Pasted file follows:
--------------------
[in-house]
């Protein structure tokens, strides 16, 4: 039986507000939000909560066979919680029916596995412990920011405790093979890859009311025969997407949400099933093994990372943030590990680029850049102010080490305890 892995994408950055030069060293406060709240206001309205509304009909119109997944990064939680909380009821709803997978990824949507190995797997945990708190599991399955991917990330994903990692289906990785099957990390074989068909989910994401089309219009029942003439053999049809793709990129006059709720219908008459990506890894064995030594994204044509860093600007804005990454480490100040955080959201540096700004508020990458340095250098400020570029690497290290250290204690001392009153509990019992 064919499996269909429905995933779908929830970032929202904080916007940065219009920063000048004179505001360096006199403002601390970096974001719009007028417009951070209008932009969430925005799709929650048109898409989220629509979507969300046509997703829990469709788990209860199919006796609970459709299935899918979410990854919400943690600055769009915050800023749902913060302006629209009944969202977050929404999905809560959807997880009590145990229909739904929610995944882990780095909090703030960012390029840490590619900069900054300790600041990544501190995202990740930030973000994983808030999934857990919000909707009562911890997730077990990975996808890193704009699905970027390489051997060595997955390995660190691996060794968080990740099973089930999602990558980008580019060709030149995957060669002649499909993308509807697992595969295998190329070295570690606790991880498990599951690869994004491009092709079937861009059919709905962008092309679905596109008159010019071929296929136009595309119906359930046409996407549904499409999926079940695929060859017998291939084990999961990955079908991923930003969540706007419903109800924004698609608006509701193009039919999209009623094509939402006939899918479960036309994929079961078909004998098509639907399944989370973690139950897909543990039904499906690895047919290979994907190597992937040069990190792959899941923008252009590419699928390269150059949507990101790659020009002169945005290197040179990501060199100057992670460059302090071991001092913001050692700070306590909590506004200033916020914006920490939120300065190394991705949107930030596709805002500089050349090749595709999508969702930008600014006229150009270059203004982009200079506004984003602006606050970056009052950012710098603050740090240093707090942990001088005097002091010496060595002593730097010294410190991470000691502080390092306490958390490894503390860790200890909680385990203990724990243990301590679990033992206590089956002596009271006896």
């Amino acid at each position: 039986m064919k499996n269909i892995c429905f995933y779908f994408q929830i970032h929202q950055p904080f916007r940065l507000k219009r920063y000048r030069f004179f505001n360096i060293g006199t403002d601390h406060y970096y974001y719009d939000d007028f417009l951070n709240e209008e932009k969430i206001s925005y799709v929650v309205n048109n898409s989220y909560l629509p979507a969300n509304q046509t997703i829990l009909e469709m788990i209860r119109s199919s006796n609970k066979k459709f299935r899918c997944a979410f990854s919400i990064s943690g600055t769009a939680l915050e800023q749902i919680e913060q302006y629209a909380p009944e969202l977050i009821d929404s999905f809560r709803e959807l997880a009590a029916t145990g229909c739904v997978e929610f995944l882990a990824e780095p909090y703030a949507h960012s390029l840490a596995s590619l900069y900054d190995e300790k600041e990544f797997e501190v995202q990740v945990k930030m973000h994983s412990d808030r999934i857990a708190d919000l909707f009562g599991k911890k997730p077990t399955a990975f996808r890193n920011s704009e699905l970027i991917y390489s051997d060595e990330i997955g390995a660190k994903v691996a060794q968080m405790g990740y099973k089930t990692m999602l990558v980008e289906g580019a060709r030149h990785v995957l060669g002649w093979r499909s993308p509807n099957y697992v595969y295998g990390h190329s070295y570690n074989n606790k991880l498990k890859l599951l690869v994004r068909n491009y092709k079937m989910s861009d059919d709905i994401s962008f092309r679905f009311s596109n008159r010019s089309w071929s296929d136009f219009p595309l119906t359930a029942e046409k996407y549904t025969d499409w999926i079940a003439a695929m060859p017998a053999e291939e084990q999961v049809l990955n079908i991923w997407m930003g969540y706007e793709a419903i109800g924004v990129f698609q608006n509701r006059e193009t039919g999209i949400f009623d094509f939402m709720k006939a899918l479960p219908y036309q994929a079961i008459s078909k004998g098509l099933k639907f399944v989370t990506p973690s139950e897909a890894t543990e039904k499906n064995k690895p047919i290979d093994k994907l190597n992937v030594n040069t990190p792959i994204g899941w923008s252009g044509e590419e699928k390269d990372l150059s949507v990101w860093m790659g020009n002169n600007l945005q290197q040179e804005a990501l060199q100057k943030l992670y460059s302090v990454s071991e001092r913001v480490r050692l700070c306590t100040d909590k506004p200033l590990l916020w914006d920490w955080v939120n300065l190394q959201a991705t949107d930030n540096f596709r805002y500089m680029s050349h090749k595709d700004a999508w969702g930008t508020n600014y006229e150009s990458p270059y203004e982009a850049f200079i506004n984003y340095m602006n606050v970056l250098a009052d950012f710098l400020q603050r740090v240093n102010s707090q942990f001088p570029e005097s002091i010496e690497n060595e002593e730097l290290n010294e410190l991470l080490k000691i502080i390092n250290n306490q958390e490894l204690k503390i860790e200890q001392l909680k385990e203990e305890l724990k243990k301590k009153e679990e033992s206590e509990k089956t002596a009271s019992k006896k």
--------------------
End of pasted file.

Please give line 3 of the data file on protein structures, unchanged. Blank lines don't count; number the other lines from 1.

């Amino acid at each position: 039986m064919k499996n269909i892995c429905f995933y779908f994408q929830i970032h929202q950055p904080f916007r940065l507000k219009r920063y000048r030069f004179f505001n360096i060293g006199t403002d601390h406060y970096y974001y719009d939000d007028f417009l951070n709240e209008e932009k969430i206001s925005y799709v929650v309205n048109n898409s989220y909560l629509p979507a969300n509304q046509t997703i829990l009909e469709m788990i209860r119109s199919s006796n609970k066979k459709f299935r899918c997944a979410f990854s919400i990064s943690g600055t769009a939680l915050e800023q749902i919680e913060q302006y629209a909380p009944e969202l977050i009821d929404s999905f809560r709803e959807l997880a009590a029916t145990g229909c739904v997978e929610f995944l882990a990824e780095p909090y703030a949507h960012s390029l840490a596995s590619l900069y900054d190995e300790k600041e990544f797997e501190v995202q990740v945990k930030m973000h994983s412990d808030r999934i857990a708190d919000l909707f009562g599991k911890k997730p077990t399955a990975f996808r890193n920011s704009e699905l970027i991917y390489s051997d060595e990330i997955g390995a660190k994903v691996a060794q968080m405790g990740y099973k089930t990692m999602l990558v980008e289906g580019a060709r030149h990785v995957l060669g002649w093979r499909s993308p509807n099957y697992v595969y295998g990390h190329s070295y570690n074989n606790k991880l498990k890859l599951l690869v994004r068909n491009y092709k079937m989910s861009d059919d709905i994401s962008f092309r679905f009311s596109n008159r010019s089309w071929s296929d136009f219009p595309l119906t359930a029942e046409k996407y549904t025969d499409w999926i079940a003439a695929m060859p017998a053999e291939e084990q999961v049809l990955n079908i991923w997407m930003g969540y706007e793709a419903i109800g924004v990129f698609q608006n509701r006059e193009t039919g999209i949400f009623d094509f939402m709720k006939a899918l479960p219908y036309q994929a079961i008459s078909k004998g098509l099933k639907f399944v989370t990506p973690s139950e897909a890894t543990e039904k499906n064995k690895p047919i290979d093994k994907l190597n992937v030594n040069t990190p792959i994204g899941w923008s252009g044509e590419e699928k390269d990372l150059s949507v990101w860093m790659g020009n002169n600007l945005q290197q040179e804005a990501l060199q100057k943030l992670y460059s302090v990454s071991e001092r913001v480490r050692l700070c306590t100040d909590k506004p200033l590990l916020w914006d920490w955080v939120n300065l190394q959201a991705t949107d930030n540096f596709r805002y500089m680029s050349h090749k595709d700004a999508w969702g930008t508020n600014y006229e150009s990458p270059y203004e982009a850049f200079i506004n984003y340095m602006n606050v970056l250098a009052d950012f710098l400020q603050r740090v240093n102010s707090q942990f001088p570029e005097s002091i010496e690497n060595e002593e730097l290290n010294e410190l991470l080490k000691i502080i390092n250290n306490q958390e490894l204690k503390i860790e200890q001392l909680k385990e203990e305890l724990k243990k301590k009153e679990e033992s206590e509990k089956t002596a009271s019992k006896k």